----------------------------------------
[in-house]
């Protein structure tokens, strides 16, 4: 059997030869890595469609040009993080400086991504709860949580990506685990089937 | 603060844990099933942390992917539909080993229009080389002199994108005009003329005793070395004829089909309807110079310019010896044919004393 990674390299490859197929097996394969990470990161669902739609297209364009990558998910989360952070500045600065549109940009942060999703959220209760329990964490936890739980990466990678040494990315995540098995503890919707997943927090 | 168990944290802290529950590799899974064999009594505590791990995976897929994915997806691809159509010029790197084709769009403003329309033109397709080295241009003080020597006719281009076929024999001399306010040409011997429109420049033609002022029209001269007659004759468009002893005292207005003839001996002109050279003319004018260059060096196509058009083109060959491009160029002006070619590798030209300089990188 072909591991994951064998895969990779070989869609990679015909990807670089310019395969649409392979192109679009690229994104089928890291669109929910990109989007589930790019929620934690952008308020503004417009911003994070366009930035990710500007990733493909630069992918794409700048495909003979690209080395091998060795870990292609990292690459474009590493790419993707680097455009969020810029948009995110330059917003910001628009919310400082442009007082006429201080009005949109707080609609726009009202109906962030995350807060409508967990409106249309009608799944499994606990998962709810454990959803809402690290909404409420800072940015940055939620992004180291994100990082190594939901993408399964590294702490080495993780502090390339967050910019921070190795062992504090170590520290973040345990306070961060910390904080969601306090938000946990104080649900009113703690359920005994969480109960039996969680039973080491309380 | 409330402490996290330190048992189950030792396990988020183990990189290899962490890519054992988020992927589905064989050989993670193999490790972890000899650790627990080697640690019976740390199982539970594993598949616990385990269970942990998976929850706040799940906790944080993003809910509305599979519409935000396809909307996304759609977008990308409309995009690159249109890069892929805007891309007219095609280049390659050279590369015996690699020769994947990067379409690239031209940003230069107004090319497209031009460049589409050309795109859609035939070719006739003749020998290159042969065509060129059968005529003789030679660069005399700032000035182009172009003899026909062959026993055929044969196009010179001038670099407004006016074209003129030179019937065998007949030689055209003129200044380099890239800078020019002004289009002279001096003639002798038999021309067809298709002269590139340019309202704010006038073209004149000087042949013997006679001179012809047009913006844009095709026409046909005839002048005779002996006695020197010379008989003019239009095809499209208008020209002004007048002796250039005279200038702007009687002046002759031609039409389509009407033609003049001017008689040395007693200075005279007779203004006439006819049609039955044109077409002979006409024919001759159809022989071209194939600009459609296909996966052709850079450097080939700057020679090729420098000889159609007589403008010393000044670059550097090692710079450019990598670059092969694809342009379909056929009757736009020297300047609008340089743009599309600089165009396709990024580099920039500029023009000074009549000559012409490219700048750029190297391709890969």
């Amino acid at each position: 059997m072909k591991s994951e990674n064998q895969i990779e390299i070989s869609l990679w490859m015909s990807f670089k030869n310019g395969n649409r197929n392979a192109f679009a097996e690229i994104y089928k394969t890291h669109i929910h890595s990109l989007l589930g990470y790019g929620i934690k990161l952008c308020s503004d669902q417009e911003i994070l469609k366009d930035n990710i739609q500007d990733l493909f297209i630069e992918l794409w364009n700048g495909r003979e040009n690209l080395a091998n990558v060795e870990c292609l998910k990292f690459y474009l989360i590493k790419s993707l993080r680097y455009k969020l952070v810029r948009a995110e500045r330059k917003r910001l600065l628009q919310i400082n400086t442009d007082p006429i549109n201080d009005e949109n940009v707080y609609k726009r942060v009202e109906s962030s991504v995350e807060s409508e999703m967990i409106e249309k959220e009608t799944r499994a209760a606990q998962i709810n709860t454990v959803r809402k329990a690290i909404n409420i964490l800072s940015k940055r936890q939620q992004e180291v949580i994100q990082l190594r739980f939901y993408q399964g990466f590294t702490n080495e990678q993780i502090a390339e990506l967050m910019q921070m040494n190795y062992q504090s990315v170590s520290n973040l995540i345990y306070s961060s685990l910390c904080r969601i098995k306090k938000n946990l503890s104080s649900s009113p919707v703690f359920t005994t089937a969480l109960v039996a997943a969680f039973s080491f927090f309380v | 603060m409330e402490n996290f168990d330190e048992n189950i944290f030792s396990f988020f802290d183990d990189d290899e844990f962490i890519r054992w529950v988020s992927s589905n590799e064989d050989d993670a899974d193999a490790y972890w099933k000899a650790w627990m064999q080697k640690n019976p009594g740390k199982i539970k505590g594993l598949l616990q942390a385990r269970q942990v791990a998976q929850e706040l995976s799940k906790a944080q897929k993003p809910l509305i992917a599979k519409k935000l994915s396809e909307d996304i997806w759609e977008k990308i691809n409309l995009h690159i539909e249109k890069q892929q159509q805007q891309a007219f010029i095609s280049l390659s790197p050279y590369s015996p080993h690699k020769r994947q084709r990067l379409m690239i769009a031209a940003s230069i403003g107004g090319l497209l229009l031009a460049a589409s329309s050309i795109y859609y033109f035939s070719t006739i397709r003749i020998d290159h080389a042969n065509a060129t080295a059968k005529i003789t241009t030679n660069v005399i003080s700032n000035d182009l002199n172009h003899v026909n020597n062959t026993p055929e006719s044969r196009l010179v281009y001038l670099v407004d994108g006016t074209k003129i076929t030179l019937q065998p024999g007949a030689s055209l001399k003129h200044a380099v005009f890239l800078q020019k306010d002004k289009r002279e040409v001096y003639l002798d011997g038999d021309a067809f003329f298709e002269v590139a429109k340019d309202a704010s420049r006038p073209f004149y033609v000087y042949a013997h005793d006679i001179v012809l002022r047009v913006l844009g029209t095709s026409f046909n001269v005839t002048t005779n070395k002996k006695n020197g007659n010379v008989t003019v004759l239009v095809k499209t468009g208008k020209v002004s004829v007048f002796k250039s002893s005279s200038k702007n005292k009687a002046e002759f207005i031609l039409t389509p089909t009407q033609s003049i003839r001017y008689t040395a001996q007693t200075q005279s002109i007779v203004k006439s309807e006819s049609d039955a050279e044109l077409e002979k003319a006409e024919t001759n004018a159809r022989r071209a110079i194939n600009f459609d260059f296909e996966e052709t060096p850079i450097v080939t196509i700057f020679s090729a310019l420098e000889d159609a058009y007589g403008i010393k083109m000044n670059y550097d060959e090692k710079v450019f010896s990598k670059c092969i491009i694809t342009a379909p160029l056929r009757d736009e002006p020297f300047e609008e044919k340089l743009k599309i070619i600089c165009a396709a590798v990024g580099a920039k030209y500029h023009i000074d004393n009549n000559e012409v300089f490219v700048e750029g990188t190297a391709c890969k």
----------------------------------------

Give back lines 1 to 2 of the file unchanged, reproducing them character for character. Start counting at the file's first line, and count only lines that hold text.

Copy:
[in-house]
């Protein structure tokens, strides 16, 4: 059997030869890595469609040009993080400086991504709860949580990506685990089937 | 603060844990099933942390992917539909080993229009080389002199994108005009003329005793070395004829089909309807110079310019010896044919004393 990674390299490859197929097996394969990470990161669902739609297209364009990558998910989360952070500045600065549109940009942060999703959220209760329990964490936890739980990466990678040494990315995540098995503890919707997943927090 | 168990944290802290529950590799899974064999009594505590791990995976897929994915997806691809159509010029790197084709769009403003329309033109397709080295241009003080020597006719281009076929024999001399306010040409011997429109420049033609002022029209001269007659004759468009002893005292207005003839001996002109050279003319004018260059060096196509058009083109060959491009160029002006070619590798030209300089990188 072909591991994951064998895969990779070989869609990679015909990807670089310019395969649409392979192109679009690229994104089928890291669109929910990109989007589930790019929620934690952008308020503004417009911003994070366009930035990710500007990733493909630069992918794409700048495909003979690209080395091998060795870990292609990292690459474009590493790419993707680097455009969020810029948009995110330059917003910001628009919310400082442009007082006429201080009005949109707080609609726009009202109906962030995350807060409508967990409106249309009608799944499994606990998962709810454990959803809402690290909404409420800072940015940055939620992004180291994100990082190594939901993408399964590294702490080495993780502090390339967050910019921070190795062992504090170590520290973040345990306070961060910390904080969601306090938000946990104080649900009113703690359920005994969480109960039996969680039973080491309380 | 409330402490996290330190048992189950030792396990988020183990990189290899962490890519054992988020992927589905064989050989993670193999490790972890000899650790627990080697640690019976740390199982539970594993598949616990385990269970942990998976929850706040799940906790944080993003809910509305599979519409935000396809909307996304759609977008990308409309995009690159249109890069892929805007891309007219095609280049390659050279590369015996690699020769994947990067379409690239031209940003230069107004090319497209031009460049589409050309795109859609035939070719006739003749020998290159042969065509060129059968005529003789030679660069005399700032000035182009172009003899026909062959026993055929044969196009010179001038670099407004006016074209003129030179019937065998007949030689055209003129200044380099890239800078020019002004289009002279001096003639002798038999021309067809298709002269590139340019309202704010006038073209004149000087042949013997006679001179012809047009913006844009095709026409046909005839002048005779002996006695020197010379008989003019239009095809499209208008020209002004007048002796250039005279200038702007009687002046002759031609039409389509009407033609003049001017008689040395007693200075005279007779203004006439006819049609039955044109077409002979006409024919001759159809022989071209194939600009459609296909996966052709850079450097080939700057020679090729420098000889159609007589403008010393000044670059550097090692710079450019990598670059092969694809342009379909056929009757736009020297300047609008340089743009599309600089165009396709990024580099920039500029023009000074009549000559012409490219700048750029190297391709890969």